Addenbrooke’s Hospital in Cambridgshire has introduced cash incentives to reduce bed blocking, says the BBC news website. From the article:
Addenbrooke’s Hospital wards will get £1,000 if they discharge two patients by 10:00 each day for a week and £5,000 if they manage it for a month.
The “Two out by 10” programme has been introduced by Dr Keith McNeil, who took over as the hospital’s chief executive this year.
This is a classic example of an arbitrary numerical target made worse by offering a monetary reward. The focus of the ward managers and staff every morning will be identifying the two patients they can ship out as fast as possible so they can get the cash. It may very well lead to some people being discharged before they should be which may cause unnecessary admissions or further treatment.
Moreover, staff will go hell for leather for the first two patients to meet the criteria and other patients will fall back into the old system. By focusing on the discharge plans of the first two patients, it may be the case that everyone else’s plans receive less effort, worsening the problem as a whole.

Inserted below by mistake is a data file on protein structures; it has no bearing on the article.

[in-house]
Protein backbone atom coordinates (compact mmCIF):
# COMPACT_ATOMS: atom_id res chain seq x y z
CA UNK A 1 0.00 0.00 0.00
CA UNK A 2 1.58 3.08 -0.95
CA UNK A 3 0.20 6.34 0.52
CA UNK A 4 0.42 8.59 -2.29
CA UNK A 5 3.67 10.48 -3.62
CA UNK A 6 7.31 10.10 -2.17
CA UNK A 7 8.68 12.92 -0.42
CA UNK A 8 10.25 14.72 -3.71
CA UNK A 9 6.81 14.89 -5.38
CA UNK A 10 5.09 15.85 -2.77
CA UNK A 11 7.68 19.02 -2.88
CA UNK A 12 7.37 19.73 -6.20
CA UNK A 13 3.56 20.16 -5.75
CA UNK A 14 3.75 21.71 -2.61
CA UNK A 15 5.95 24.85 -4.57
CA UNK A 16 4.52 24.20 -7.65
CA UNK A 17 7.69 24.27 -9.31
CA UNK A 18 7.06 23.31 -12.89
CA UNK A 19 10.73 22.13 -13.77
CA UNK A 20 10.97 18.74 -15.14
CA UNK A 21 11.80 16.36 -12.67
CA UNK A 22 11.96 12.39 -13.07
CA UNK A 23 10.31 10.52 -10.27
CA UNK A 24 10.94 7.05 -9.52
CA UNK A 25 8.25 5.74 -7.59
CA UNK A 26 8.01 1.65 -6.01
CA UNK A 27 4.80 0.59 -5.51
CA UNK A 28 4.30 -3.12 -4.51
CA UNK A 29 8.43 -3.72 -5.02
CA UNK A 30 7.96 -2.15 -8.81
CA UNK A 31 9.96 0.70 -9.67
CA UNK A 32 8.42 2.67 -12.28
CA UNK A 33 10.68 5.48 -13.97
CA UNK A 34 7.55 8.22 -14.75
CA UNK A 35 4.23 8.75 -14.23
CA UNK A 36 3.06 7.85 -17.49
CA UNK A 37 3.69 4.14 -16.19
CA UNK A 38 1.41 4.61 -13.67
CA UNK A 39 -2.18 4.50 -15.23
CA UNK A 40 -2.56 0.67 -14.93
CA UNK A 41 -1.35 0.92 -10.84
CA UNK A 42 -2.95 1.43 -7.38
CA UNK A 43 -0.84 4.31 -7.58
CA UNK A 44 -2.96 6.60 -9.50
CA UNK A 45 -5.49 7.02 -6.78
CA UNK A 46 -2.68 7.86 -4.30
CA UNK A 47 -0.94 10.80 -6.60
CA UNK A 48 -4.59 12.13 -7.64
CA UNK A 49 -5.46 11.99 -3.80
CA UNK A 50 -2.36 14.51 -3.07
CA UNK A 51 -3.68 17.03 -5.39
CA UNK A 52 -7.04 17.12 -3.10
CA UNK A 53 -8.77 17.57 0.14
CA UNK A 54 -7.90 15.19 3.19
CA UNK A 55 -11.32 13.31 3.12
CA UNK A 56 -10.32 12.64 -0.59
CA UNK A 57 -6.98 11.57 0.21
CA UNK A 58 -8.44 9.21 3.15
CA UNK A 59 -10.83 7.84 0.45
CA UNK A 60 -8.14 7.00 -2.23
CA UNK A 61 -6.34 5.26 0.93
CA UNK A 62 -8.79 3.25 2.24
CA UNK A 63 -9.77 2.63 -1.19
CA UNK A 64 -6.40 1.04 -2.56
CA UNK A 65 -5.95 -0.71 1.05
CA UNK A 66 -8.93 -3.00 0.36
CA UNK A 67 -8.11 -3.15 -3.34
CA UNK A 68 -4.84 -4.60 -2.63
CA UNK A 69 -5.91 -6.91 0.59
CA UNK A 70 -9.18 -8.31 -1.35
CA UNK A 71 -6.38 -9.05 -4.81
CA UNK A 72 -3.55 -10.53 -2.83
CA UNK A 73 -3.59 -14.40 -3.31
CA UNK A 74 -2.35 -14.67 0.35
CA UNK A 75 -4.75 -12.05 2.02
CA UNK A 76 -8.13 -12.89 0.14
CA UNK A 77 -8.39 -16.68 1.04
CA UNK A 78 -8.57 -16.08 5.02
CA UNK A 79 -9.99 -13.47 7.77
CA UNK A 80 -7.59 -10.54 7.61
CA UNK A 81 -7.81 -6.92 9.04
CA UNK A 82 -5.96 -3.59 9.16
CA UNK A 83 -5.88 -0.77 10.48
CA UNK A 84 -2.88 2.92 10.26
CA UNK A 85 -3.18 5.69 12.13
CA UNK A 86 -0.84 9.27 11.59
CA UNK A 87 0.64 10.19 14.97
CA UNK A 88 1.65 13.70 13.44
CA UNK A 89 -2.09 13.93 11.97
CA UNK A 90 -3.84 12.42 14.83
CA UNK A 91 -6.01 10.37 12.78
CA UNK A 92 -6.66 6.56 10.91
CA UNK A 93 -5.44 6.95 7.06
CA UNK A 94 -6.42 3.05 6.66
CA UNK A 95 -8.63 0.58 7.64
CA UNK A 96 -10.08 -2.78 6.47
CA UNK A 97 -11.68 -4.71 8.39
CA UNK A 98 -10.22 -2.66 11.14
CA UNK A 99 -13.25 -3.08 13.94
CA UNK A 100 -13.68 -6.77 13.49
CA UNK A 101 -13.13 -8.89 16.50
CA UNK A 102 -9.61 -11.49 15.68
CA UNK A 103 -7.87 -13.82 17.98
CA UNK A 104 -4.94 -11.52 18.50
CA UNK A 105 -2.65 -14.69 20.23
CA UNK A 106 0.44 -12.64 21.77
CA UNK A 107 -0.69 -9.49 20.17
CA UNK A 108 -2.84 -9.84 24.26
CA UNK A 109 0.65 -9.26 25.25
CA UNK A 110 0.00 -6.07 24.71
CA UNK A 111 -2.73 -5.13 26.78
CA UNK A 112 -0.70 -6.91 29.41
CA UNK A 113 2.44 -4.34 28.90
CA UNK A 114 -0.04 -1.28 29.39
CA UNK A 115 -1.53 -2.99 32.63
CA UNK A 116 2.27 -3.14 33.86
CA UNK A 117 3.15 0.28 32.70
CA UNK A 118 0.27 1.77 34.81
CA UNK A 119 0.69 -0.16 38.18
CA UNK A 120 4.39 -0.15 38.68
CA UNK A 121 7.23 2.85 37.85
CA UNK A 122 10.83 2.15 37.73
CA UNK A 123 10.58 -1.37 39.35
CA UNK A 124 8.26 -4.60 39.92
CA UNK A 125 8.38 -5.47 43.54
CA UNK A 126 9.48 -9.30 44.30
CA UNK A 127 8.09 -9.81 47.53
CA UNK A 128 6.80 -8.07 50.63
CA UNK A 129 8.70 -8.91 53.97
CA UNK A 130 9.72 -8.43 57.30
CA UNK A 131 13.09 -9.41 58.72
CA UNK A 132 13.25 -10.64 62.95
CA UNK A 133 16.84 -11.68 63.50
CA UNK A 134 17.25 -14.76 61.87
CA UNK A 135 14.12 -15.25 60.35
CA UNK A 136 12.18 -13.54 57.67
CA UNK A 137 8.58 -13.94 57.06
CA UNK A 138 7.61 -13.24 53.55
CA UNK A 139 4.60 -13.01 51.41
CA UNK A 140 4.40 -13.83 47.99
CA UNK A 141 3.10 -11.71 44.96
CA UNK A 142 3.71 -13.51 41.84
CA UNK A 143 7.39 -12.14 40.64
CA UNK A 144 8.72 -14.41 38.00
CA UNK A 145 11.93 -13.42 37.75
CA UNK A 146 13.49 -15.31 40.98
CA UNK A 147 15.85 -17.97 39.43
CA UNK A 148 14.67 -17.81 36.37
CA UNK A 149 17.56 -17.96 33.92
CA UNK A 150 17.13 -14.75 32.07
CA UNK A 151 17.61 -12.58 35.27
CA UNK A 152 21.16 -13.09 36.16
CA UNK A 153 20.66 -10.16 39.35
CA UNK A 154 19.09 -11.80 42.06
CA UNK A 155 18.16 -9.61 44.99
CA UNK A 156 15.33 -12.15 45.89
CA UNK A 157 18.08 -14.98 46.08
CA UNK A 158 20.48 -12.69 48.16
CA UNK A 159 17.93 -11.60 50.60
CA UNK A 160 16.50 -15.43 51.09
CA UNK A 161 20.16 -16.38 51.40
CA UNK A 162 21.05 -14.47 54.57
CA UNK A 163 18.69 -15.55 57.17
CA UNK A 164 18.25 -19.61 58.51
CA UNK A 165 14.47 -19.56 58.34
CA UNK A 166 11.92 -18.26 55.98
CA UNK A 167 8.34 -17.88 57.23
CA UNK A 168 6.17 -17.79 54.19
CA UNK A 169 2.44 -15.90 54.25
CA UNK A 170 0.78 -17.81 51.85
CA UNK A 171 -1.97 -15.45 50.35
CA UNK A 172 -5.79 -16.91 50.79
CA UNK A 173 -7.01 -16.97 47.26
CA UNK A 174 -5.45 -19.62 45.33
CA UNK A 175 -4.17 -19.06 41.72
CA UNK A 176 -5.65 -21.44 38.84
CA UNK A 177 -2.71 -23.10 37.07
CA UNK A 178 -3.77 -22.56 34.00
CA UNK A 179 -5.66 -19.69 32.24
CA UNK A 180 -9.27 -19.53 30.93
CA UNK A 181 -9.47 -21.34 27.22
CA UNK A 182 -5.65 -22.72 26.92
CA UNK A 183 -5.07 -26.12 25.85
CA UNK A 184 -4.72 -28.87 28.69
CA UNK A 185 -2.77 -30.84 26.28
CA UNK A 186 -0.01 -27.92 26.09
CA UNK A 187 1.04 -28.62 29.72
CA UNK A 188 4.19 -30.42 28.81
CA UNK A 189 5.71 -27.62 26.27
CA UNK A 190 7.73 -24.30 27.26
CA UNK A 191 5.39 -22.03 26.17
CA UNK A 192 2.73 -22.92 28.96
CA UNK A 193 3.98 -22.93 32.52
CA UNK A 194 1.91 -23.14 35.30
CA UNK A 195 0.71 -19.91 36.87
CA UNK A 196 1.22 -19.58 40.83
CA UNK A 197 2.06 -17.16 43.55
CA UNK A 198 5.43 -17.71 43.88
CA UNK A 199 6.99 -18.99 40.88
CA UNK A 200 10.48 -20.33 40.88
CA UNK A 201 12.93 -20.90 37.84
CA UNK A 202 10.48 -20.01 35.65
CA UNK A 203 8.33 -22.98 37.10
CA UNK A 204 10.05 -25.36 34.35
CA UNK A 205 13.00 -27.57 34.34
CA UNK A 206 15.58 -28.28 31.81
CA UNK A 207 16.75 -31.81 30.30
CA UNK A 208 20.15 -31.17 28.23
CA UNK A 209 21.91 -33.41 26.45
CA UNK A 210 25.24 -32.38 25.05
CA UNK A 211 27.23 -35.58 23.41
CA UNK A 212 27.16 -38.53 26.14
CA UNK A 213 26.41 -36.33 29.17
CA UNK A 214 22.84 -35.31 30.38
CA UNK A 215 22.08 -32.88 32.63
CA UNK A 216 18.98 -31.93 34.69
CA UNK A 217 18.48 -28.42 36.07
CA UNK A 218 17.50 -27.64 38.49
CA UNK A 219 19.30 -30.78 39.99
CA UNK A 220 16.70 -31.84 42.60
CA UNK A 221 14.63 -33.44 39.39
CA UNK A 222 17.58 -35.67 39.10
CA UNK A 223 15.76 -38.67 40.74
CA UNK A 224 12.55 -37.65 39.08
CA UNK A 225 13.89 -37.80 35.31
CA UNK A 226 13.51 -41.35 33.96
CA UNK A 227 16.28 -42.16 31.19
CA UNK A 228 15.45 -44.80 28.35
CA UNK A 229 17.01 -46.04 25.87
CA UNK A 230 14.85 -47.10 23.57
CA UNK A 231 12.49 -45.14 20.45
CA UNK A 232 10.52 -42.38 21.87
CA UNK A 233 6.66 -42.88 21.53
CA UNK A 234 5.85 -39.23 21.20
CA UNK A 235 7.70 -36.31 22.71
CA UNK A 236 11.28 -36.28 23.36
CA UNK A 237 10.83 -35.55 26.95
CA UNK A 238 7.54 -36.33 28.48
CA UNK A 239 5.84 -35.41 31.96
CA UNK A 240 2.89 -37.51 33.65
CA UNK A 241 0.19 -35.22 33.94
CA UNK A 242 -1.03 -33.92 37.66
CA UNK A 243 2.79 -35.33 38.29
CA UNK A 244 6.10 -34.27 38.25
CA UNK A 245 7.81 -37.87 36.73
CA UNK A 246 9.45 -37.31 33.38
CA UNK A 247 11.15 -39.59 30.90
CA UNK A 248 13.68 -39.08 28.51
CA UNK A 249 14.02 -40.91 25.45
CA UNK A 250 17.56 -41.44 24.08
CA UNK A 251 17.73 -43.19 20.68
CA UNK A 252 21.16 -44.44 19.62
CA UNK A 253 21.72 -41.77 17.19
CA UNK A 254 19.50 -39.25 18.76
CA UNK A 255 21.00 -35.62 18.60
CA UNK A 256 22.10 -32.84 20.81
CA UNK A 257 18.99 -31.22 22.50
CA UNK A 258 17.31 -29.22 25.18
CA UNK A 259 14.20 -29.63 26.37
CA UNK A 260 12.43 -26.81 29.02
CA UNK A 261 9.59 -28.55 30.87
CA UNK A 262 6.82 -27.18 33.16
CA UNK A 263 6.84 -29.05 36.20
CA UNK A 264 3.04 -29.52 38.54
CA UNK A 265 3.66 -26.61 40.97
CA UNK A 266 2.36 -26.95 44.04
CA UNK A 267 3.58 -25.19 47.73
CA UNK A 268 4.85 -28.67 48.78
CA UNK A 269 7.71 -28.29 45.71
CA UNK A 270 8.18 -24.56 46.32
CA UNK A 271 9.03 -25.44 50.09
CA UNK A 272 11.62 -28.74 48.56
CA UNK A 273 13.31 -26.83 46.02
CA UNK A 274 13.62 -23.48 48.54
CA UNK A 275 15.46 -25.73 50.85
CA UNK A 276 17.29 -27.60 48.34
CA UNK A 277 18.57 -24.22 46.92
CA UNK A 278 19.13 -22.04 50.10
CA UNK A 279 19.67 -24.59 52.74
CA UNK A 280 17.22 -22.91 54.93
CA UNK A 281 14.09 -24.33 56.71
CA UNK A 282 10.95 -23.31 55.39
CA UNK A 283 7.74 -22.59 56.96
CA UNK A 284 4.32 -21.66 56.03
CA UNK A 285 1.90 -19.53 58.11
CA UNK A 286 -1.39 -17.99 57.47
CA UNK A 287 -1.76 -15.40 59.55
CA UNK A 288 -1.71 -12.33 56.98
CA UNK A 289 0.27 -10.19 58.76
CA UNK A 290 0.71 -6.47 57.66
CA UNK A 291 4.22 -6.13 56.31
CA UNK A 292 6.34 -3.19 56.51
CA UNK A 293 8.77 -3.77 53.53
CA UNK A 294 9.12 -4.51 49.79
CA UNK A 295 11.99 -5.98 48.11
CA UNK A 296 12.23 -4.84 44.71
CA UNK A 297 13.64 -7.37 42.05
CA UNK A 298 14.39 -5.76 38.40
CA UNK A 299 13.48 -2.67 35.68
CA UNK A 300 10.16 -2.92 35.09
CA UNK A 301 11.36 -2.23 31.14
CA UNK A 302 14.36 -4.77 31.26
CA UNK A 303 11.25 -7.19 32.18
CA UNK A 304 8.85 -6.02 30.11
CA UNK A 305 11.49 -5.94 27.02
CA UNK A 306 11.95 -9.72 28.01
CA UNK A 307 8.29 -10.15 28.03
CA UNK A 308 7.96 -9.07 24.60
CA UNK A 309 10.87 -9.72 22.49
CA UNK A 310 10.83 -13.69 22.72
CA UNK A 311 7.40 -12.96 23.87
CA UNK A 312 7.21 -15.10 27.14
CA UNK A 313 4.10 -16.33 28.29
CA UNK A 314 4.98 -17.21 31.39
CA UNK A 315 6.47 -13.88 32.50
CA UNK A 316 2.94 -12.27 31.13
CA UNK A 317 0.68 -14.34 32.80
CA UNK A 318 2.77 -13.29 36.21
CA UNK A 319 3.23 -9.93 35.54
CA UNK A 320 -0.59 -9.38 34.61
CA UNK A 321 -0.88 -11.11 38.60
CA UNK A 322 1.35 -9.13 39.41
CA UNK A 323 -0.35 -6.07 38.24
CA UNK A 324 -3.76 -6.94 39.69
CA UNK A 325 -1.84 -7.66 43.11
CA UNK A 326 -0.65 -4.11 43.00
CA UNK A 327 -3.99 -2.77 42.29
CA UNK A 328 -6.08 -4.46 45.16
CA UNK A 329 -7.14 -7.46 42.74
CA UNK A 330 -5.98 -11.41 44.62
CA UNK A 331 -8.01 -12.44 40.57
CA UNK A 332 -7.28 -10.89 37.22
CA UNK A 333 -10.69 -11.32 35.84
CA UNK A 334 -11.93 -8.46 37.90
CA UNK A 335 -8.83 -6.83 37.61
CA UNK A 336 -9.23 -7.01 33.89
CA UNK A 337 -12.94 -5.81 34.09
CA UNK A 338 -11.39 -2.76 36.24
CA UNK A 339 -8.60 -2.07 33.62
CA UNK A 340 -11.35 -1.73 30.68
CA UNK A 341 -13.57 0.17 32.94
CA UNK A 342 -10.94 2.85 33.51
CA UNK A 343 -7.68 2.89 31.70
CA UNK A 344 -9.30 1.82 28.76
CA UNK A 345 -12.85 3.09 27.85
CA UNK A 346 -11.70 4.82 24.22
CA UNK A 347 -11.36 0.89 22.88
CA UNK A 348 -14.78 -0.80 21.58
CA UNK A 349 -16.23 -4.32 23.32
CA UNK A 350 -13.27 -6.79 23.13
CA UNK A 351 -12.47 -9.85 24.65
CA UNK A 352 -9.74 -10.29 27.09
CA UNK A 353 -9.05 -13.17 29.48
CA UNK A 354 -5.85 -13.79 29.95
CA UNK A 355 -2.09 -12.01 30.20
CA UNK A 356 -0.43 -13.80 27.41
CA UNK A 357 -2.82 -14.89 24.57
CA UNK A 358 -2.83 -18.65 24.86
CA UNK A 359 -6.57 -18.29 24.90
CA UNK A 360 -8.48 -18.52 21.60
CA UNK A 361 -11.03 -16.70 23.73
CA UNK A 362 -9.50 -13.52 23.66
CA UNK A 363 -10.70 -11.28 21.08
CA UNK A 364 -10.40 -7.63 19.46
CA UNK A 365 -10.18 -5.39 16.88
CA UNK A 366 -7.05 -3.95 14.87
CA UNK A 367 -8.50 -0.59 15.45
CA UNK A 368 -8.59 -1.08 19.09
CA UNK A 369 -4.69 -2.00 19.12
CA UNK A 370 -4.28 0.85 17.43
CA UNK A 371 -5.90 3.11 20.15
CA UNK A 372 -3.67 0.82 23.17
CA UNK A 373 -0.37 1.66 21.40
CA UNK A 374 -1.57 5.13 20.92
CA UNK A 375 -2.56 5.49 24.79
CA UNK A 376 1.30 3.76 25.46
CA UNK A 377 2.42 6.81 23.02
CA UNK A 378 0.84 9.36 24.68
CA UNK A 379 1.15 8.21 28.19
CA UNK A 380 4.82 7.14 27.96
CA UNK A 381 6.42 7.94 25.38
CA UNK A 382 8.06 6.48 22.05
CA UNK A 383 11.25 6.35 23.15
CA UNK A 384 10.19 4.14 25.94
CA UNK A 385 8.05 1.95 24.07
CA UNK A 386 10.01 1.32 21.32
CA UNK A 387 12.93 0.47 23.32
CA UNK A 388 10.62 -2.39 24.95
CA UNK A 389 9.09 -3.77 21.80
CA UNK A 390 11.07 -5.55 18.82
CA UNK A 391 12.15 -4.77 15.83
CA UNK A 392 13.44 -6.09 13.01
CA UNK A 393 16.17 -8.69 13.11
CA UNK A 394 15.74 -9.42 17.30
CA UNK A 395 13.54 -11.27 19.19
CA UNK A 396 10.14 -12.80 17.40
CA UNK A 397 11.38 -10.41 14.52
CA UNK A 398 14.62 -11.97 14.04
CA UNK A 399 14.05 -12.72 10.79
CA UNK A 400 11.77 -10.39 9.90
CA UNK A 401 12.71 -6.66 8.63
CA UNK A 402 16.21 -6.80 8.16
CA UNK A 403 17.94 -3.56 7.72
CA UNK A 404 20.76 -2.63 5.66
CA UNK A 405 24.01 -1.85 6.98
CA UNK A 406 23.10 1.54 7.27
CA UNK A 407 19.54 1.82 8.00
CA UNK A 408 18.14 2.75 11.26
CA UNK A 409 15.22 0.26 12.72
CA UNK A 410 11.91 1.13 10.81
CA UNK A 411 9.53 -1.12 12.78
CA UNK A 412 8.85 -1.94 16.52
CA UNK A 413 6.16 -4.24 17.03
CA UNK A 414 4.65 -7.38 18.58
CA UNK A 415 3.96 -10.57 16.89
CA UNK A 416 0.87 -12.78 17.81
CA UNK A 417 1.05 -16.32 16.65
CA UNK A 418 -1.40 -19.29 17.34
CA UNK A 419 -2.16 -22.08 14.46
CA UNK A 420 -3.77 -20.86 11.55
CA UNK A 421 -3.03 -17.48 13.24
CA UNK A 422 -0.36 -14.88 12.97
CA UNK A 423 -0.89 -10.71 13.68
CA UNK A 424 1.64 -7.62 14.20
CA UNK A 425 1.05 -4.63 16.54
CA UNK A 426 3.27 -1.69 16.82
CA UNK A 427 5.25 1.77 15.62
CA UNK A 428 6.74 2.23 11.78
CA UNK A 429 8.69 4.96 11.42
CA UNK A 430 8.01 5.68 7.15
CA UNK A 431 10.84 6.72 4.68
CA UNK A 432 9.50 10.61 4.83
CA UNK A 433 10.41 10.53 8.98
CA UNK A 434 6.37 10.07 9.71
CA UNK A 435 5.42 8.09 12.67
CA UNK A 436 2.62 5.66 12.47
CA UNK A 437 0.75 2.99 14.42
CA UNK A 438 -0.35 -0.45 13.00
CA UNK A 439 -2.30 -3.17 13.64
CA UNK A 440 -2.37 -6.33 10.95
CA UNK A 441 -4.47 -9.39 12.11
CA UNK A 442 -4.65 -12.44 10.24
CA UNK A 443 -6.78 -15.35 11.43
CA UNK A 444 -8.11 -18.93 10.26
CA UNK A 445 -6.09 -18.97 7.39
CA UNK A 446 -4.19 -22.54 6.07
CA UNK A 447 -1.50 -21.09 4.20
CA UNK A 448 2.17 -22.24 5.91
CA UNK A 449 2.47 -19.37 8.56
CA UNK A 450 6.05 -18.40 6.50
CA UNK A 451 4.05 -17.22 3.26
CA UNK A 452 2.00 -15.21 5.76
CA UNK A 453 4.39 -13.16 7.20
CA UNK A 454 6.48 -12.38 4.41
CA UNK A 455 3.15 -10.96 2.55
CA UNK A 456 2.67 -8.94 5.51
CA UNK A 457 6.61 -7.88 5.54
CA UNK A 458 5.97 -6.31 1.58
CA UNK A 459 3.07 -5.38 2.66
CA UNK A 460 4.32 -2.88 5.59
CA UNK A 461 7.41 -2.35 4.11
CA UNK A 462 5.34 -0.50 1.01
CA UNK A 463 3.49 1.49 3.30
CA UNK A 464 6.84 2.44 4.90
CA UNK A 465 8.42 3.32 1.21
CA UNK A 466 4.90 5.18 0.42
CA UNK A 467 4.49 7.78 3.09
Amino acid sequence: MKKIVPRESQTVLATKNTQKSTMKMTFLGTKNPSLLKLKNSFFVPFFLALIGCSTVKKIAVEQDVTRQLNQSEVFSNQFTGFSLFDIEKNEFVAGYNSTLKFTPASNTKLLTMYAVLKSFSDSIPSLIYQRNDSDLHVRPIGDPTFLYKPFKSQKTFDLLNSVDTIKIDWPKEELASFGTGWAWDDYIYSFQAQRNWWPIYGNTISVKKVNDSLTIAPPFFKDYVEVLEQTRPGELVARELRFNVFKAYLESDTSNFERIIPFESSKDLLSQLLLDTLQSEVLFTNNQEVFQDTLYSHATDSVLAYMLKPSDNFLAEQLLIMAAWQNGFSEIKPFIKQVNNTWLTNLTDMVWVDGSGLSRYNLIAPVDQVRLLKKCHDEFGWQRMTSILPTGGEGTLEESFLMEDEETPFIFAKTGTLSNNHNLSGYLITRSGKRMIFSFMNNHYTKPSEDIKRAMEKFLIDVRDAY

Dr McNeil says,
“The idea is to get everyone involved in improving patient flow in a pre-emptive way, rather than leaving it to the last minute.”
These are the right words but entirely the wrong actions.
If they want to improve discharges to free up beds, they should understand the factors that cause the current performance, understand what is important to patients about discharge and then measure the variation to see what they system is capable of. Then and only then can they start to make improvements to the whole system of care, not just the discharge procedure, so that both care and discharges are improved.